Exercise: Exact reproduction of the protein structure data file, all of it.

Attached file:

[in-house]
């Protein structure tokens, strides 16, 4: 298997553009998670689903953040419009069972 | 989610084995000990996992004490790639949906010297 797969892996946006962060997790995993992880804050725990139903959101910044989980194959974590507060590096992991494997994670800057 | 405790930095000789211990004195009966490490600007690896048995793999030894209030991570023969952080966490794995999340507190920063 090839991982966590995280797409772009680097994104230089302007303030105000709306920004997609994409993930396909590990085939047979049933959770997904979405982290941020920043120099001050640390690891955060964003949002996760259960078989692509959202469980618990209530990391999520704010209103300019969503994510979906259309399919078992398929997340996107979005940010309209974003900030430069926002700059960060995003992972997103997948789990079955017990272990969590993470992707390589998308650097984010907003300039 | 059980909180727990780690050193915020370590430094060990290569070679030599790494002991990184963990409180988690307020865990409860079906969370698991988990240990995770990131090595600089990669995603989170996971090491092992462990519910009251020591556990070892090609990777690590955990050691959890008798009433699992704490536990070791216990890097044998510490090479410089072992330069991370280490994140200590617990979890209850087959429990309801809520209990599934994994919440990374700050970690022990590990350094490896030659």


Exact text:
[in-house]
């Protein structure tokens, strides 16, 4: 298997553009998670689903953040419009069972 | 989610084995000990996992004490790639949906010297 797969892996946006962060997790995993992880804050725990139903959101910044989980194959974590507060590096992991494997994670800057 | 405790930095000789211990004195009966490490600007690896048995793999030894209030991570023969952080966490794995999340507190920063 090839991982966590995280797409772009680097994104230089302007303030105000709306920004997609994409993930396909590990085939047979049933959770997904979405982290941020920043120099001050640390690891955060964003949002996760259960078989692509959202469980618990209530990391999520704010209103300019969503994510979906259309399919078992398929997340996107979005940010309209974003900030430069926002700059960060995003992972997103997948789990079955017990272990969590993470992707390589998308650097984010907003300039 | 059980909180727990780690050193915020370590430094060990290569070679030599790494002991990184963990409180988690307020865990409860079906969370698991988990240990995770990131090595600089990669995603989170996971090491092992462990519910009251020591556990070892090609990777690590955990050691959890008798009433699992704490536990070791216990890097044998510490090479410089072992330069991370280490994140200590617990979890209850087959429990309801809520209990599934994994919440990374700050970690022990590990350094490896030659």